Casa Osa is a vacation home for an American doctor and his family on the Osa Peninsula on the Pacific Ocean coast of Costa Rica. The house occupies the small plot of a former mango farm on top of a hill to avoid any intervention in the virgin forest surrounding it.
Stretching from entry of the property at the top of the hill down to the very edge of the bush at the bottom, the house orients itself following the topography and directing the rooms to chosen distant views.
The rooms of the house are open to the elements and separated from each other to increase the surface of contact between interior and exterior and take maximum advantage of the pleasant weather. They are connected by covered walkways that define two walled gardens as they descend the hill to the forest.
These gardens are delimited by low walls on their open sides and provide transition between the house and the forest. In the evenings, time can be safely spent outdoor in these gardens while deadly snakes come out of the forest and roam freely about the side of the hill.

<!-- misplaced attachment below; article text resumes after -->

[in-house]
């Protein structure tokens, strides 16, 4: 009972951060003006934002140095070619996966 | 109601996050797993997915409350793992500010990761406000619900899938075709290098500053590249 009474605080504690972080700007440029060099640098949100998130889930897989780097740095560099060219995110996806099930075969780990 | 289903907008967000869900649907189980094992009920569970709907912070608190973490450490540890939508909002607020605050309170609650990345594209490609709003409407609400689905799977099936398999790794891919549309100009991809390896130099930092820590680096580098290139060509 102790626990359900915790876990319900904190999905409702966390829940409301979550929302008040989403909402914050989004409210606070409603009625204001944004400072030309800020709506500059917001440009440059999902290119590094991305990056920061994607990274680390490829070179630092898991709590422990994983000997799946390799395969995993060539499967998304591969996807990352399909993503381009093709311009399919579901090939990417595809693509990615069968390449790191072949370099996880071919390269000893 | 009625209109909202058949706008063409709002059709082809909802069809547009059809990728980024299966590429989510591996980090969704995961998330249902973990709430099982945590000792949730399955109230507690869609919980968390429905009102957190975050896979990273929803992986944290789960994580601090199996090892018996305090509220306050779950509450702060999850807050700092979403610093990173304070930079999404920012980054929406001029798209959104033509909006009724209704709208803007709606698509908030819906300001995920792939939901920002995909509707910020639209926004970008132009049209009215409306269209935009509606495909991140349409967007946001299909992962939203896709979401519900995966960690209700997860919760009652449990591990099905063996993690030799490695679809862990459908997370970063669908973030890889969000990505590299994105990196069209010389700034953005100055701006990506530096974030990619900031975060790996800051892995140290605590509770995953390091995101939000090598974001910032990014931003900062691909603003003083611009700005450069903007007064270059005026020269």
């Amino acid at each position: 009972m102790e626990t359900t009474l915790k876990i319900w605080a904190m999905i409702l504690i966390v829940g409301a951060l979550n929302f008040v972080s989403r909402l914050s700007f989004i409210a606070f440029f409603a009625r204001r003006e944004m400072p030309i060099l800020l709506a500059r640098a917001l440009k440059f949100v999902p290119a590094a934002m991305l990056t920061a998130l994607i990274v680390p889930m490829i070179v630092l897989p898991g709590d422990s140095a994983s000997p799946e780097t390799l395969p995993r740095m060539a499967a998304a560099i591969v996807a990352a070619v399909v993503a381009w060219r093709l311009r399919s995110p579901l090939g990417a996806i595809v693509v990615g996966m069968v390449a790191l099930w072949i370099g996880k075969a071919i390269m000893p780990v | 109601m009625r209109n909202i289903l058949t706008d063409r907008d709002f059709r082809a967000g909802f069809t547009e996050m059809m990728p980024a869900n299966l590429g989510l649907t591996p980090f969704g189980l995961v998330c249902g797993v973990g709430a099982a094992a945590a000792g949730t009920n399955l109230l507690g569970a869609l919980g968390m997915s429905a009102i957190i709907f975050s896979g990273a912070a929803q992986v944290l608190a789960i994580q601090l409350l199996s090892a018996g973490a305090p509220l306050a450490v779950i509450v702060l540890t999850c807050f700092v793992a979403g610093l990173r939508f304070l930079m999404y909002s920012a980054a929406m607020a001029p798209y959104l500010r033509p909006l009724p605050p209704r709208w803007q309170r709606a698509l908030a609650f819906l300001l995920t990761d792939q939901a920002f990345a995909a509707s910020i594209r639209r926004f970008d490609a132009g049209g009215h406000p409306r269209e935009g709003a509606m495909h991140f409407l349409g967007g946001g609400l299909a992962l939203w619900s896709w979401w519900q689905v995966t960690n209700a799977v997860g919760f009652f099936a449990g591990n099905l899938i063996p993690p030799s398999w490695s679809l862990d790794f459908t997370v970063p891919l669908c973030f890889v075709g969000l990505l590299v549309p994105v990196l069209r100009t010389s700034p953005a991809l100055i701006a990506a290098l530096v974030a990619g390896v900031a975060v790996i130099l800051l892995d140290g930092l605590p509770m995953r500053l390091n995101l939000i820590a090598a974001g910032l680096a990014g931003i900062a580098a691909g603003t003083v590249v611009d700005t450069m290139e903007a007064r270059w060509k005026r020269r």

Located in an extremely distant and isolated place, the house is built using locally available materials. The walls are reinforced concrete and load-bearing concrete block masonry and are rendered in stucco painted white. The structure of the roof is made of steel beams and specially designed to span the distances between the different rooms of the house. The roof is corrugated aluminum with a ceiling of local teak wood harvested from trees fallen by natural causes.